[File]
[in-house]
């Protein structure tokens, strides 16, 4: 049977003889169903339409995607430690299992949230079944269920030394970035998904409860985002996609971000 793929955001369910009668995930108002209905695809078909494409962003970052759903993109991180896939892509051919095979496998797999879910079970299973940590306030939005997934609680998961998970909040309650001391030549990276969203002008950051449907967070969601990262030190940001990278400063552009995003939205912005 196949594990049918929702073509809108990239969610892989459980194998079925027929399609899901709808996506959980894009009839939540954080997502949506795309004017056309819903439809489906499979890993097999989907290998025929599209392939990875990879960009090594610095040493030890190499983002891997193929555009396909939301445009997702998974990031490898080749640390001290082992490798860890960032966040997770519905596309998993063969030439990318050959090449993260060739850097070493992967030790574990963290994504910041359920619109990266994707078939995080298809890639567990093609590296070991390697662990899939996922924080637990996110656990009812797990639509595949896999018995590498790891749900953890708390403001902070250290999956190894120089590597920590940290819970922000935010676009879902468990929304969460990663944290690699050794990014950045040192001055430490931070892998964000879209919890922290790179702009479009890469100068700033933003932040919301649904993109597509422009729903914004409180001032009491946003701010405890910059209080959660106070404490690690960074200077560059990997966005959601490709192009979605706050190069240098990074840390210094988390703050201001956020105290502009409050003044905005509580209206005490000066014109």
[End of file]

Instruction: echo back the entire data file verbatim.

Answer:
[in-house]
């Protein structure tokens, strides 16, 4: 049977003889169903339409995607430690299992949230079944269920030394970035998904409860985002996609971000 793929955001369910009668995930108002209905695809078909494409962003970052759903993109991180896939892509051919095979496998797999879910079970299973940590306030939005997934609680998961998970909040309650001391030549990276969203002008950051449907967070969601990262030190940001990278400063552009995003939205912005 196949594990049918929702073509809108990239969610892989459980194998079925027929399609899901709808996506959980894009009839939540954080997502949506795309004017056309819903439809489906499979890993097999989907290998025929599209392939990875990879960009090594610095040493030890190499983002891997193929555009396909939301445009997702998974990031490898080749640390001290082992490798860890960032966040997770519905596309998993063969030439990318050959090449993260060739850097070493992967030790574990963290994504910041359920619109990266994707078939995080298809890639567990093609590296070991390697662990899939996922924080637990996110656990009812797990639509595949896999018995590498790891749900953890708390403001902070250290999956190894120089590597920590940290819970922000935010676009879902468990929304969460990663944290690699050794990014950045040192001055430490931070892998964000879209919890922290790179702009479009890469100068700033933003932040919301649904993109597509422009729903914004409180001032009491946003701010405890910059209080959660106070404490690690960074200077560059990997966005959601490709192009979605706050190069240098990074840390210094988390703050201001956020105290502009409050003044905005509580209206005490000066014109």